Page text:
Gay marriage is a civic issue: Vote no on Proposition 8

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When a multinational electronics and software corporation donates $100,000 to fight against a legal proposition regarding marriage, something is up.

Apple Computers has donated money toward voting down Proposition 8, a state provision that will be voted on in California’s general elections this November. The proposition, titled “Eliminates Right of Same-Sex Couples to Marry,” would revoke the legalization of gay marriage in the state.

The controversy over gay marriage has recently become a little hotter than usual, following the 4–3 rulings in California and Connecticut, on May 15 and Oct. 11, respectively, allowing gay marriage and giving gay couples the same rights as heterosexual ones. Such victories for pro-gay marriage supporters seems to have caused their opponents to look to step up their game — and they’re doing so through Proposition 8.

Before such legalizations in these states and in Massachusetts, it seems that the most compensation given to same-gender couples is the limiting titles of a civil union, domestic partnership, or — perhaps the catchiest of them all — reciprocal beneficiary relationships (thank you, Hawaii). These labels deny same-sex couples of many benefits that other marriages are provided. Beyond the more subjective religious or moral debates as to the legitimacy of gay marriage, there are inconsistencies in the laws of most states regarding the definition of marriage, as well as what a given state’s position may be on same-sex marriage — making the different kind of partnerships available for gay couples invalid when they move from one state to another.

The tug-of-war continues between the two sides as the California ruling is put under the test of public opinion with Proposition 8. If this proposition is voted against, then the United States will be one step closer to having a nationally acknowledged standard that affirms gay marriage.

The Defense of Marriage Act, though, explicitly prohibits the federal government from treating a gay couple’s marriage as a legally recognized “marriage.” However, California, Connecticut, and Massachusetts currently defy this federal law to rightfully stand up for the equal rights that the LGBT community deserves. But can it last?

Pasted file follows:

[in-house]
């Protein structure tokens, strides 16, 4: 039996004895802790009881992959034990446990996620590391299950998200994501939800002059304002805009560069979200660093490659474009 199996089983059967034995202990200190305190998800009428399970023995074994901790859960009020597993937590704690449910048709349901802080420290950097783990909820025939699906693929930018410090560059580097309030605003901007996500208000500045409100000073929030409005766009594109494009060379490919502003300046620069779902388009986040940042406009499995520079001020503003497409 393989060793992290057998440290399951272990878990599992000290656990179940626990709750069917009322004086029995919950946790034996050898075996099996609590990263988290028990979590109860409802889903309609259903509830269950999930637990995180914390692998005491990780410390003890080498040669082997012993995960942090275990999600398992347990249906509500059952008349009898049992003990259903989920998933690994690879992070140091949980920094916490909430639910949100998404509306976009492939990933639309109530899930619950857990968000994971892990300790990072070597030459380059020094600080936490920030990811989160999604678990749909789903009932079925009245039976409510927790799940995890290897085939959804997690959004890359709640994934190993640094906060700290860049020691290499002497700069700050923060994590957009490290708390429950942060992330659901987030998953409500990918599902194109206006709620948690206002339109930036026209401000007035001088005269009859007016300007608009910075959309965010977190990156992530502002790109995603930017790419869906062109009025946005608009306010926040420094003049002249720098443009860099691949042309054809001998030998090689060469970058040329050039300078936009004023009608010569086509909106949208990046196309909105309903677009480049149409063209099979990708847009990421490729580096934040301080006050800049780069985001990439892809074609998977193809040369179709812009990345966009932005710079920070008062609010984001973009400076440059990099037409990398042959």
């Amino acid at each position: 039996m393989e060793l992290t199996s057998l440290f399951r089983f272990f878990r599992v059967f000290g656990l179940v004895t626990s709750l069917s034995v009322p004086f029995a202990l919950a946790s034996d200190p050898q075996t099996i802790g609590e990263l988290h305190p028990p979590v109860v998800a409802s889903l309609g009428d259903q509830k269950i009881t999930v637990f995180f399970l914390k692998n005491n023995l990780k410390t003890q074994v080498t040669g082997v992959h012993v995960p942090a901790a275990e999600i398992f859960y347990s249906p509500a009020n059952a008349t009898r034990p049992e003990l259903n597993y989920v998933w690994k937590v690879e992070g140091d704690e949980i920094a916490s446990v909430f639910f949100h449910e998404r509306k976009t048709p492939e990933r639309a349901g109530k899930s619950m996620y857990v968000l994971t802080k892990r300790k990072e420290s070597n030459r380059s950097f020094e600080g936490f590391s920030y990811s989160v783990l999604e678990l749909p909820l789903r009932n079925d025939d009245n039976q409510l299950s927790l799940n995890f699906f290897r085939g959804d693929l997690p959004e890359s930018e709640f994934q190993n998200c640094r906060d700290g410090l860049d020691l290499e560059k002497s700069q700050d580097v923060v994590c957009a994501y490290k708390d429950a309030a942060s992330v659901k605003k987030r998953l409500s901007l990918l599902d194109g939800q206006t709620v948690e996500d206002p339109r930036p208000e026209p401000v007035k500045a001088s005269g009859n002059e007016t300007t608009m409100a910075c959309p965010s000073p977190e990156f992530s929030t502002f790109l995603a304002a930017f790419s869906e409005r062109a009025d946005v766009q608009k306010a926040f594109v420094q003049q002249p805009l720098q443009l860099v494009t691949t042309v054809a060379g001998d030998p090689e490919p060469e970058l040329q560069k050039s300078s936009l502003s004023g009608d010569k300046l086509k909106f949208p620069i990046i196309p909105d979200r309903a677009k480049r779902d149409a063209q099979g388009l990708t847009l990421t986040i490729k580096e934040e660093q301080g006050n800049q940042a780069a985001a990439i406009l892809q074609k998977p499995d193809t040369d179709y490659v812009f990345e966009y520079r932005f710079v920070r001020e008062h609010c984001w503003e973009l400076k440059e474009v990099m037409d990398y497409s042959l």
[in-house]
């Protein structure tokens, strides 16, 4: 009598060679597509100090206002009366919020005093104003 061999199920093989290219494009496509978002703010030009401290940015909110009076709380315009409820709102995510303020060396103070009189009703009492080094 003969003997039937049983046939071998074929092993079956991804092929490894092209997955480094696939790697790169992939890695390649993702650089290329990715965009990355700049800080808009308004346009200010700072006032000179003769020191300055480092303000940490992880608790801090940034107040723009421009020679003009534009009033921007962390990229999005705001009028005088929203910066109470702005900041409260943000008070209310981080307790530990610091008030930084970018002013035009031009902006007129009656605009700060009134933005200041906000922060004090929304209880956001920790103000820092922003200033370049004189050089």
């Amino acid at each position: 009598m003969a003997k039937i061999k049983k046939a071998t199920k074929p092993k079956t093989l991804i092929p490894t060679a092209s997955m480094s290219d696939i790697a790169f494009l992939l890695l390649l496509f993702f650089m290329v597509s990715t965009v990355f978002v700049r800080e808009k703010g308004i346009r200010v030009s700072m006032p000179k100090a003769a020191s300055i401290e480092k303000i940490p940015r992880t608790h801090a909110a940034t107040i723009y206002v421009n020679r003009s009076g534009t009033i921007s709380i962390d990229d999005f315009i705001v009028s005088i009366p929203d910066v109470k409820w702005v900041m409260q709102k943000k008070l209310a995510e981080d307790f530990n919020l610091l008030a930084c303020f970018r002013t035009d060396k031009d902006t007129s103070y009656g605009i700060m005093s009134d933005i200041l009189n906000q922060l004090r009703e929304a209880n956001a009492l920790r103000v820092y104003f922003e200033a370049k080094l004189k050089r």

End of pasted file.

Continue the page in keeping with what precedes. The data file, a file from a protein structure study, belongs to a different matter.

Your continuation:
The government becomes seemingly parental when it decides to start determining between whom a marriage may be recognized. However, it is not the government’s business to determine whom one loves and whom one wishes to marry — especially not those government officials who attempt to sway Americans by citing the moral, ethical, and religious arguments against recognizing same-sex marriages.

It is the national government’s responsibility to keep the issue of gay marriage a civil one. By defining a gay marriage as a “civil union,” state policymakers attempt to convert a private union into a commotion that affects an entire community, as “civil” is formally defined as something affecting a community — and therefore, implicitly try to lead people to believe that they have a stake in any given couple’s marriage as well.

The issue of recognizing or not recognizing same-sex marriages is indeed a complicated one. But the moral and religious side of this debate should be secondary to the civic one. That is, gay couples have the same civil rights as straight ones do in this country founded upon equality, and those rights should be respected through the legal recognition of their marriages.

Stand up against this blatant disregard of civil rights and brainwashing by recognizing the innate equality of the LGBT community. If you are a California citizen, vote no on Proposition 8, because this decision may well impact the direction that the entire nation takes with regard to gay marriage. If you are not a citizen of California, it is still imperative that you advocate equal recognition of all groups of people, regardless of their sexual orientation.

Stuti Pandey (stutip@) is a sophomore in H&SS.